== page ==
YOU MAY ALSO WANT TO REVIEW THESE ITEMS:
Emphysemic Lung
Emphysemic Lung - si1338
Medical Illustration
Add to my lightbox
Find More Like This
Subcutaneous Emphysema
Subcutaneous Emphysema - exh38497a
Medical Exhibit
Add to my lightbox
Find More Like This
Left Chest Wall Trauma
Left Chest Wall Trauma - exh43181b
Medical Exhibit
Add to my lightbox
Find More Like This
COPD: Chronic Obstructive Pulmonary Disease
COPD: Chronic Obstructive Pulmonary Disease - exhR0069_B
Medical Illustration
Add to my lightbox
Find More Like This
Acute Motor Axonal Neuropathy
Acute Motor Axonal Neuropathy - exh39366-nl
Medical Exhibit
Add to my lightbox
Find More Like This
Spirometry
Spirometry - ANH13105
Medical Animation
Add to my lightbox
Find More Like This
This exhibit is available in these languages:
What attorneys say about MLA and The Doe Report:
"[I] have come to rely upon the Doe Report and your great staff of illustrators for all my medical malpractice cases. … Please know that I enthusiastically recommend you to all my colleagues.

Frank Rothermel
Bernhardt & Rothermel
"Whether it's demonstrating a rotator cuff tear, neck movement a few milliseconds after rear impact, or a proposed lumbar fusion, the Doe Report represents an instant on-line database of medical illustration for health-care and legal professionals.

Illustrations can be purchased 'as is' or modified within hours and sent either electronically or mounted on posterboard. An illustration is worth a thousand words, as juries perk up and look intently to capture concepts that are otherwise too abstract. Start with good illustrations, a clear and direct voice, a view of the jury as 12 medical students on day one of training, and your expert testimony becomes a pleasure, even on cross examination. An experienced trial lawyer should also emphasize these illustrations at the end of trial, as a means of visually reinforcing key concepts covered.

As a treating physician, I also use these accurate illustrations to educate my own patients about their medical conditions. The Doe Report is an invaluable resource, and its authors at MLA have always been a pleasure to work with."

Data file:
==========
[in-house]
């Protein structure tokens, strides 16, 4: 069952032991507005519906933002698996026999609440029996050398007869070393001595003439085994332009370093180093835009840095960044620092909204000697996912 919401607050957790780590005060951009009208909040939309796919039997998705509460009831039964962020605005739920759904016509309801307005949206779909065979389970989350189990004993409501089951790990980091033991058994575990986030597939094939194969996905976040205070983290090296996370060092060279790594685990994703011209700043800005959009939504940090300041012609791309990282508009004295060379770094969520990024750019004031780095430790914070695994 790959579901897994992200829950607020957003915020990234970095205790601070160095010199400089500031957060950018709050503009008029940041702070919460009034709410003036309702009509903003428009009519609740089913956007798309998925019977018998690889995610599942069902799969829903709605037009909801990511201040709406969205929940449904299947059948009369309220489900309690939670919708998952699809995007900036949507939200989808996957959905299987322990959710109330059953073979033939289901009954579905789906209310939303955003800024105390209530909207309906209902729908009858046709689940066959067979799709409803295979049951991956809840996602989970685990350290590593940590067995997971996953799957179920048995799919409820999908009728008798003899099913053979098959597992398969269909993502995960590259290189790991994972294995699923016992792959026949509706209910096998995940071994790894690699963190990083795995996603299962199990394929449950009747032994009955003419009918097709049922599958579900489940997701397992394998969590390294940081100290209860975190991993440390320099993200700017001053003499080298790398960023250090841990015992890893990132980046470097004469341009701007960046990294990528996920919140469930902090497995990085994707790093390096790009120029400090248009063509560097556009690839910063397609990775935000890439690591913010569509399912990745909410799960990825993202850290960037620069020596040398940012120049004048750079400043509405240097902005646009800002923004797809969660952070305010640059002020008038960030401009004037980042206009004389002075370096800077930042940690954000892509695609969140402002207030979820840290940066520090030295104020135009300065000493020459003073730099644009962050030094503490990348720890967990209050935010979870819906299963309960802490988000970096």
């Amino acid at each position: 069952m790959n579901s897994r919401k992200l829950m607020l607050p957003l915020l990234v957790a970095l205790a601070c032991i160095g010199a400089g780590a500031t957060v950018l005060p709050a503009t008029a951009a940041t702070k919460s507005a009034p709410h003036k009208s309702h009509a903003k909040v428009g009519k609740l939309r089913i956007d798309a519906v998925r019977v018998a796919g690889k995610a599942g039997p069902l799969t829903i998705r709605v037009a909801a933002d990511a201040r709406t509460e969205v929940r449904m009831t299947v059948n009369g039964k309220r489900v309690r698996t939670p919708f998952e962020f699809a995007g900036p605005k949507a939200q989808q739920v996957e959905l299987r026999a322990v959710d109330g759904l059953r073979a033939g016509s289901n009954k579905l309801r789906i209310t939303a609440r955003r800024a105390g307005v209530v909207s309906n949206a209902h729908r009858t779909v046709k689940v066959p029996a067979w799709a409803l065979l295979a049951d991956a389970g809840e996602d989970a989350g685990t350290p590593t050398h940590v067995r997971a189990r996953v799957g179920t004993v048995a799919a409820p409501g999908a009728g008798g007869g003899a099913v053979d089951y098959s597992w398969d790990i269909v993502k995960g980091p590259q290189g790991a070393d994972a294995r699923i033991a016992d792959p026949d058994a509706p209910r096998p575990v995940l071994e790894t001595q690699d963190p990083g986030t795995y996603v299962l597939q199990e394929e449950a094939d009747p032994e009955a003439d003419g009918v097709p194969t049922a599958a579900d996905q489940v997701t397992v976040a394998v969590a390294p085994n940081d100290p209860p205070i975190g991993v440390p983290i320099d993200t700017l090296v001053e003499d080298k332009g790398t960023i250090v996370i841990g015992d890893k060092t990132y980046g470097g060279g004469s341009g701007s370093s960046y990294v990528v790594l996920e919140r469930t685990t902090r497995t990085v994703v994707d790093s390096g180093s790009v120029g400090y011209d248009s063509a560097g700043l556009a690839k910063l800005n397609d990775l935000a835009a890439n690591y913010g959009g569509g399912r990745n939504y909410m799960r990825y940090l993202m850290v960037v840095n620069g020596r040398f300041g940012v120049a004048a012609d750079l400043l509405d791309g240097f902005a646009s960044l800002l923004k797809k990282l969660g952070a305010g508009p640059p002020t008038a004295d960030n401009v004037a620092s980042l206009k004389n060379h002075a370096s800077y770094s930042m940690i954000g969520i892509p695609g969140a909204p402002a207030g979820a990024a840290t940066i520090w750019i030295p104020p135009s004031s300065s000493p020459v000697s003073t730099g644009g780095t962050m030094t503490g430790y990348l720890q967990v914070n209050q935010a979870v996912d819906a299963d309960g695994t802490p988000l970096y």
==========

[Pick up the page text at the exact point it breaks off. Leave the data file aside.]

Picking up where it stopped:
Richard E. Seroussi M.D., M.Sc.
Diplomate, American Boards of Electrodiagnostic Medicine and PM&R
Seattle Spine & Rehabilitation Medicine
www.seattlespine.info

"It is my experience that it's much more effective to show a jury what happened than simply to tell a jury what happened. In this day and age where people are used to getting information visually, through television and other visual media, I would be at a disadvantage using only words.

I teach a Litigation Process class at the University of Baltimore Law Schooland use [Medical Legal Art's] animation in my class. Students always saythat they never really understood what happened to [to my client] until theysaw the animation.

Animations are powerful communication tools that should be used wheneverpossible to persuade juries."

Andrew G. Slutkin
Snyder Slutkin & Kopec
Baltimore, MD
"[Your staff] was extremely efficient, cooperative and gracious and [their] efforts produced a demonstrative exhibit that we used effectively throughout our trial. The jury verdict of $3,165,000.00 was, in no small measure, due to the impact of the demonstrative evidence. You may be sure that we will call again."

David J. Dean
Sullivan Papain Block McGrath & Cannavo, P.C.
New York, NY













Awards | Resources | Articles | Become an Affiliate | Free Medical Images | Pregnancy Videos
Credits | Jobs | Help | Medical Legal Blog | Find a Lawyer | Hospital Marketing